Abstract taken from Minerva - The International Review of Ancient Art & Archaeology, International Phaistos Disk Conference 2008, sponsored by Minerva, with the conference taking place at the Society of Antiquaries, London 31 October – 1 November 200.
"Andis Kaulins, J.D., Traben-Trarbach, Germany
The Phaistos Disc: An Ancient Enigma Solved: Two Corroborative Old Elamite Scripts can be Deciphered Using the Greek Syllabic Values Obtained for the Phaistos Disc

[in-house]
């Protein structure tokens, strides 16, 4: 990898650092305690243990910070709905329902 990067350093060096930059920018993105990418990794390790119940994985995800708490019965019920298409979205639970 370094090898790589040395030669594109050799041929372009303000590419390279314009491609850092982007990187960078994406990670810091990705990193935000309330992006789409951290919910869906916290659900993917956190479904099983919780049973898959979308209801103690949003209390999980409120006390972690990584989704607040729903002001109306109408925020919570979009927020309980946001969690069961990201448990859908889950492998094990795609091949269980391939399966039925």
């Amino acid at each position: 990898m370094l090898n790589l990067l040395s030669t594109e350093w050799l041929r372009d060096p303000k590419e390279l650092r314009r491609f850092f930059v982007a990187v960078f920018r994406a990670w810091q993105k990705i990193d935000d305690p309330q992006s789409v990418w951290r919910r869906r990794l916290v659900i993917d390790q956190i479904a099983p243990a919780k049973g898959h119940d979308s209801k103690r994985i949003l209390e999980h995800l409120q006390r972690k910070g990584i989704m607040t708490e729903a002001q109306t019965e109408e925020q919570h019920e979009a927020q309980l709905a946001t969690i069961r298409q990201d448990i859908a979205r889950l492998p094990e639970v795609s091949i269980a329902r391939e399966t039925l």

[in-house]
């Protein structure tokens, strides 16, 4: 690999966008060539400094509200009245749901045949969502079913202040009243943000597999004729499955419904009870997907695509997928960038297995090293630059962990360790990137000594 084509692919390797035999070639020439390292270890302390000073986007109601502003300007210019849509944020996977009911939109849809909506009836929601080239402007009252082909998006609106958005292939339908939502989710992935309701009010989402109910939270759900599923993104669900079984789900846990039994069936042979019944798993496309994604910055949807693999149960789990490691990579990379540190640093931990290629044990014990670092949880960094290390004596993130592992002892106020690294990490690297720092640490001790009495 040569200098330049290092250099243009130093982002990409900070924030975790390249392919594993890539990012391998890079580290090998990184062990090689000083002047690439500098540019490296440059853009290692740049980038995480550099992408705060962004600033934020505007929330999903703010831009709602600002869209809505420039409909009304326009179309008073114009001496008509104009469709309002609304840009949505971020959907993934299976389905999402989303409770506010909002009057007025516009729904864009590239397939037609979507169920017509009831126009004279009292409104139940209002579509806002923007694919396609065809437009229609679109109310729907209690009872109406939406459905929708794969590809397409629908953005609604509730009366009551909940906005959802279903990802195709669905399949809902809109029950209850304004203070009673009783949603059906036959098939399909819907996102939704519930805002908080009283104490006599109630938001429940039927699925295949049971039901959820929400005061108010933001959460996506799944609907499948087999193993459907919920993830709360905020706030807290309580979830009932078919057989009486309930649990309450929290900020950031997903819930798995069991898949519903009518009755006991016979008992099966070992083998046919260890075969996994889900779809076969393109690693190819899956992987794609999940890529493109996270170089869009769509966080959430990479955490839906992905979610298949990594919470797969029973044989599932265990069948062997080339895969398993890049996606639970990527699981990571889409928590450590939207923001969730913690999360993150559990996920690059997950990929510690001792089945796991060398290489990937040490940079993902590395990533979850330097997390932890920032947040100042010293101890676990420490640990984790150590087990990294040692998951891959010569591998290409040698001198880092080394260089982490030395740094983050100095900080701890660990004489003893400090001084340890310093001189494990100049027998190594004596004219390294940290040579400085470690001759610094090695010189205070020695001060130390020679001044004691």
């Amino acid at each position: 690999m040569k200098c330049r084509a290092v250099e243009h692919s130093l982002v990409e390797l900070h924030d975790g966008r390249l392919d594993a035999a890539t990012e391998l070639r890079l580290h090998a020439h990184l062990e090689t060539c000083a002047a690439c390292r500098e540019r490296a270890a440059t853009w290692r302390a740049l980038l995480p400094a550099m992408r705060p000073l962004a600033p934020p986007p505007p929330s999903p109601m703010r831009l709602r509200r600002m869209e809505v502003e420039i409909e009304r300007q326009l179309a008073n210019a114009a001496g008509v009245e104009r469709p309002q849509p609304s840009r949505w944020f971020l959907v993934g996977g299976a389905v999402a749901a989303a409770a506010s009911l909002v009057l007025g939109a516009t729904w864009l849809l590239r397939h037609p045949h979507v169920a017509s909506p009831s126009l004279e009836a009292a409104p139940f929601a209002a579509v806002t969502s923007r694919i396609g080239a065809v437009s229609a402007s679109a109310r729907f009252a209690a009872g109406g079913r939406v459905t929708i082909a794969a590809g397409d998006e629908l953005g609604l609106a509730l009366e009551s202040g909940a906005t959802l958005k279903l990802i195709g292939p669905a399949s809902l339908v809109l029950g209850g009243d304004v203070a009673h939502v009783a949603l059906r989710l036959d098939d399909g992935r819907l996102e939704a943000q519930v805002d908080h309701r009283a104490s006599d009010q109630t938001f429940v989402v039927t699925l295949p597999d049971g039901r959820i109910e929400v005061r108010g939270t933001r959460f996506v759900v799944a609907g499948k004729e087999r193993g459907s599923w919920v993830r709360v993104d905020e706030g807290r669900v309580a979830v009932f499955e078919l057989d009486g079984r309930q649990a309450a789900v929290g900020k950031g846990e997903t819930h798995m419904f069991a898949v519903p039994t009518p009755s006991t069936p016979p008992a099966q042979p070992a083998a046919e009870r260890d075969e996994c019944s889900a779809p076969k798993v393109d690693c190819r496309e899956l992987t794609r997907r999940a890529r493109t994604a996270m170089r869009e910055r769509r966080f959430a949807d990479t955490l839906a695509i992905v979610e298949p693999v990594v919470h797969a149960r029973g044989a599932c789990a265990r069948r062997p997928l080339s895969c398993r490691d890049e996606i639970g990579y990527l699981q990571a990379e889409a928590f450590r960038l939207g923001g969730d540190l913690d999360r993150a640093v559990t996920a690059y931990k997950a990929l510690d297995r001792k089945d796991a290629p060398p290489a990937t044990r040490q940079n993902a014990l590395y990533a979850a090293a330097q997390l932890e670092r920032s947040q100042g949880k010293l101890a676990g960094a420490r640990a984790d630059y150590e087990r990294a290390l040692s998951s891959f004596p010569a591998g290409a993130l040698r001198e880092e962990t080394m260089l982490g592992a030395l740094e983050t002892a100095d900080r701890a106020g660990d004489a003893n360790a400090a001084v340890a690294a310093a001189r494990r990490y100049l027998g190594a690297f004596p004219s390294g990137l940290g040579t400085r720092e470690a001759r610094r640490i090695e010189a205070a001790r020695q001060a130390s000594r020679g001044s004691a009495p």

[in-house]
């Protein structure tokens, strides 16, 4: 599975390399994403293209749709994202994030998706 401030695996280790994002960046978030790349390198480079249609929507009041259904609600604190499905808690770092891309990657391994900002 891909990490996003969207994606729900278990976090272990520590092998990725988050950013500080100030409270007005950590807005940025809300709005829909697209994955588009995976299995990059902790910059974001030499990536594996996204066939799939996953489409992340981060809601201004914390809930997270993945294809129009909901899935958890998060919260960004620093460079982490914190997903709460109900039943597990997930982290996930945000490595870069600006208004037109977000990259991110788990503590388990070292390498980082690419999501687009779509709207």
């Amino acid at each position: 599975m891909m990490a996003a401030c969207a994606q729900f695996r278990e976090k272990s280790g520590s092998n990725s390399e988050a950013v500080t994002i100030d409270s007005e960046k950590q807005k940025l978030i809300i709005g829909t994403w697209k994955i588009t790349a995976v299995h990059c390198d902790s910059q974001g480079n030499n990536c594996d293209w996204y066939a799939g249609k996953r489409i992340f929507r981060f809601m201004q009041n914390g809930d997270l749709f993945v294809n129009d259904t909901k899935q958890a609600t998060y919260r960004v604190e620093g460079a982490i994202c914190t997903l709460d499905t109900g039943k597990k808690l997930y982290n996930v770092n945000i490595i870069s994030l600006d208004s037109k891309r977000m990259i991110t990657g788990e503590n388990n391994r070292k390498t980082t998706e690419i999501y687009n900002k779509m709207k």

Genuine or fake? This important issue was raised about the Phaistos Disk by Jerome M. Eisenberg, Ph.D., editor of Minerva. How can anyone prove, without any other probative evidence, that a virtually isolated artefact, one of a kind, is the real thing, and, similarly, how can one establish the correctness of an alleged decipherment of an isolated script without the presence of any corroborative texts? Eisenberg had hit the nail on the head. The Phaistos Disk presented the scholarly world with a vexing problem. This problem led Andis Kaulins, author of an alleged decipherment of the Phaistos Disk in the years 1977-1980, to look for a potentially corroborative script from the Ancient World that might have surfaced in the intervening 30 years. To the author’s own great surprise, two allegedly corroborative scripts were found, Old Elamite scripts from the distant culture of Elam, which the author has deciphered to be Ancient Greek text via his deciphered Greek syllabic values for symbols found on the Phaistos Disk as applied to the nearest similar pictographs found in Old Elamite, a script also not yet fully deciphered. The Old Elamite scripts are shown to be funerary dedications, one to the ancient ‘Babylonian’ king Labynetus, by his wife and companion Nitokris, and the other to Nitokris herself, identified as a Mycenaean, far from home. Perhaps Nitokris was the true ‘Helen’ of Troy of ancient Greek legend."